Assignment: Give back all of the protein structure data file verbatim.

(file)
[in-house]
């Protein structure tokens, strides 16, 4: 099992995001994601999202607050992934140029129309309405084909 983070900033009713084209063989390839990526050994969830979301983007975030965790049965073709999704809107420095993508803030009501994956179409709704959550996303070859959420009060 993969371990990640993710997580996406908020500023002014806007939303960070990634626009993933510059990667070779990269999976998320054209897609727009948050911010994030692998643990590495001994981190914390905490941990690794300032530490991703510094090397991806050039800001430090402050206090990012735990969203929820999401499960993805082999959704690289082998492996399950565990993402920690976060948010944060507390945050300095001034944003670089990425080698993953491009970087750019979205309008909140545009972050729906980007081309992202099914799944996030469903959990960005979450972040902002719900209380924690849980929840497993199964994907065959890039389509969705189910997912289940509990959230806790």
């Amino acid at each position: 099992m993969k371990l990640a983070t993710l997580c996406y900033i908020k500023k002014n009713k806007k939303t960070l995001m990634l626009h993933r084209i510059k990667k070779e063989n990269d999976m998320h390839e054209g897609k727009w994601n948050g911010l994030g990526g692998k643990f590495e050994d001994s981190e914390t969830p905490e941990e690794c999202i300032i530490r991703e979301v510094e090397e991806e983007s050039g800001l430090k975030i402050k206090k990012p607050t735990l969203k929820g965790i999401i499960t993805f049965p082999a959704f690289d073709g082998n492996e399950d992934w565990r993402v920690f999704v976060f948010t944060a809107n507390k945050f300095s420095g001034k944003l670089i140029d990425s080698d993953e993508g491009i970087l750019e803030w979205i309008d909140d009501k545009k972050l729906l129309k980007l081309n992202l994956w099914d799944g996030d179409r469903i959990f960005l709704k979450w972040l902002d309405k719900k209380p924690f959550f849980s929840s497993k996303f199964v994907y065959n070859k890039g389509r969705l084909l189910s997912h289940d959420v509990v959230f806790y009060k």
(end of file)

[in-house]
């Protein structure tokens, strides 16, 4: 099992995001994601999202607050992934140029129309309405084909 983070900033009713084209063989390839990526050994969830979301983007975030965790049965073709999704809107420095993508803030009501994956179409709704959550996303070859959420009060 993969371990990640993710997580996406908020500023002014806007939303960070990634626009993933510059990667070779990269999976998320054209897609727009948050911010994030692998643990590495001994981190914390905490941990690794300032530490991703510094090397991806050039800001430090402050206090990012735990969203929820999401499960993805082999959704690289082998492996399950565990993402920690976060948010944060507390945050300095001034944003670089990425080698993953491009970087750019979205309008909140545009972050729906980007081309992202099914799944996030469903959990960005979450972040902002719900209380924690849980929840497993199964994907065959890039389509969705189910997912289940509990959230806790």
């Amino acid at each position: 099992m993969k371990l990640a983070t993710l997580c996406y900033i908020k500023k002014n009713k806007k939303t960070l995001m990634l626009h993933r084209i510059k990667k070779e063989n990269d999976m998320h390839e054209g897609k727009w994601n948050g911010l994030g990526g692998k643990f590495e050994d001994s981190e914390t969830p905490e941990e690794c999202i300032i530490r991703e979301v510094e090397e991806e983007s050039g800001l430090k975030i402050k206090k990012p607050t735990l969203k929820g965790i999401i499960t993805f049965p082999a959704f690289d073709g082998n492996e399950d992934w565990r993402v920690f999704v976060f948010t944060a809107n507390k945050f300095s420095g001034k944003l670089i140029d990425s080698d993953e993508g491009i970087l750019e803030w979205i309008d909140d009501k545009k972050l729906l129309k980007l081309n992202l994956w099914d799944g996030d179409r469903i959990f960005l709704k979450w972040l902002d309405k719900k209380p924690f959550f849980s929840s497993k996303f199964v994907y065959n070859k890039g389509r969705l084909l189910s997912h289940d959420v509990v959230f806790y009060k």